“It’s absolutely vital to play with other people when you’re starting out. You learn more in three hours of playing along with someone, particularly if they’re at a slightly higher standard [than you] than in two weeks on your own. It’s a game-changer. It’s a little like two cyclists on the same team in the Tour de France. They can slow down for you or say, ‘To hell with this, you’ve got to keep up.’ There’s something about it that makes you more intrepid.”
“What happened with me and finding my style was part desperation, like I really needed to form a new kind of band in the Smiths. And without sounding too intellectual about it, I didn’t want play the things that wouldn’t relate to my generation. In my case, blues rock was out, a lot of classic rock stuff, a lot of pentatonic soloing, a lot of Chuck Berry stuff. I was left with a few options that I had to do a lot with, and that suited me.”
“If you focus on what your direction is, in anything you do, and you decide in a way some of the things you don’t want to be, that could be really helpful in finding your own true voice. Because I do believe there are a ton of people who play the guitar that are not necessarily individual voices. Some of the best and most interesting musicians and guitar players to me have a limited vocabulary and do one thing well. Well, unless you’re John McLaughlin, who has an almost monastic approach that I revere. He’s incredible.”
“A certain chord change would sent me into rapture. That’s very important at the heart of the instrument, whether I was locked away on my own or playing with a band, what music can do to me, whether it makes me want to run 10 miles or made me want to rebel against my teachers as a kid. It doesn’t all have to be romantic music.”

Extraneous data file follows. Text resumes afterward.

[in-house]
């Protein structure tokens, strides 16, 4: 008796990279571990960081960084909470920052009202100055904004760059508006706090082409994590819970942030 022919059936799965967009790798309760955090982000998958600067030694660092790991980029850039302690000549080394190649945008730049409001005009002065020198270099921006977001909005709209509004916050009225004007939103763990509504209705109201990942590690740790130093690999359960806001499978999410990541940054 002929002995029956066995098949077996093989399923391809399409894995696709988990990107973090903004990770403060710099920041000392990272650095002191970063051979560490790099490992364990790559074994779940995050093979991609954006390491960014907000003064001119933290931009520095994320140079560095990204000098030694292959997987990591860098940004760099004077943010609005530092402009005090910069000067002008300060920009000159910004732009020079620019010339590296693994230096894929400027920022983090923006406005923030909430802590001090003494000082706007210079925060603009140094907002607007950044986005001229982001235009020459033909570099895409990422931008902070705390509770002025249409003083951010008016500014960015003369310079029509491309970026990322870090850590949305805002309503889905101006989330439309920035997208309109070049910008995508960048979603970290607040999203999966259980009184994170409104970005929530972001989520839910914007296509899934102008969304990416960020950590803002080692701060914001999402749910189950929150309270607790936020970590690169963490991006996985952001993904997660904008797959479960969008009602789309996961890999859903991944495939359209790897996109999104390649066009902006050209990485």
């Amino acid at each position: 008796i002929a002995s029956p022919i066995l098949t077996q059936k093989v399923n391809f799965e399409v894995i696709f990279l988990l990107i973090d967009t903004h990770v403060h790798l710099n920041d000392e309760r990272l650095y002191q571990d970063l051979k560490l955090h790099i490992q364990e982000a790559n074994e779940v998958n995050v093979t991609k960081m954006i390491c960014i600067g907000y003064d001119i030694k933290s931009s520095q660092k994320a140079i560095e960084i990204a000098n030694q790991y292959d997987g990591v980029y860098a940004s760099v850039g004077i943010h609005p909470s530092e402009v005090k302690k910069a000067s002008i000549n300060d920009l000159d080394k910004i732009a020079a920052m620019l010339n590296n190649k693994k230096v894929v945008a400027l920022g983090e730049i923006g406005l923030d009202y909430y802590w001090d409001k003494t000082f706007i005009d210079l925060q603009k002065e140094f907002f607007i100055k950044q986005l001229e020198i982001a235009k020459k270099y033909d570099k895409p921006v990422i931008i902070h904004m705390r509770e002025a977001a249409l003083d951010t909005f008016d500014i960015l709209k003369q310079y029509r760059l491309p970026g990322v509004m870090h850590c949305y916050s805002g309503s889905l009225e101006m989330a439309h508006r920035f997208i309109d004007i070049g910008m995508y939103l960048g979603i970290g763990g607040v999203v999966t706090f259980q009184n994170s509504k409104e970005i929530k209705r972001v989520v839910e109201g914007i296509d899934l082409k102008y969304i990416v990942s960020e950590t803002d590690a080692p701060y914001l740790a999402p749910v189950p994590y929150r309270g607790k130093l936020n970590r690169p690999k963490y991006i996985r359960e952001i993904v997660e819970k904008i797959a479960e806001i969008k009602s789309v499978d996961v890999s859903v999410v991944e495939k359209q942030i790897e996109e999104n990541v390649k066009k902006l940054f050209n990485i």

“I’m inspired by the two-guitar sound. It’s something to do with the voicing in the way it gives one guy scope to be super tight and rhythmical and someone else can wash over it. When I discovered that, it was a great benefit when I was writing on my own without a bass player or a drummer making these tapes before the Smiths started out, to be able to almost act those different parts. Like, ‘I’ll be this guy who plays really choppy, and on the next thing I’ll be the guy who plays really washy.’”
“It was a challenge to write the book, for sure, because I know a couple of people who have written books and they’ve told me about the process. You can write for five or six hours and then at the end of the day it’s only like 2,500 words. And then you have to do the same the next day and the next. I realized if I thought too much about that, I’d psych myself out. It’s like trying to get up a mountain. There were points where I didn’t want to look down, but also didn’t want to look up. I just wanted to concentrate on whatever is right in front of my face. That’s not to say that it was arduous. It was really fun writing about making the records and all the amazing experiences. It was really about rolling my sleeves up and getting it done, which I hope will hold me in good standing when I’m writing new music.”
Click here for more information from Johnny Marr and to pick up your copy of Set the Boy Free.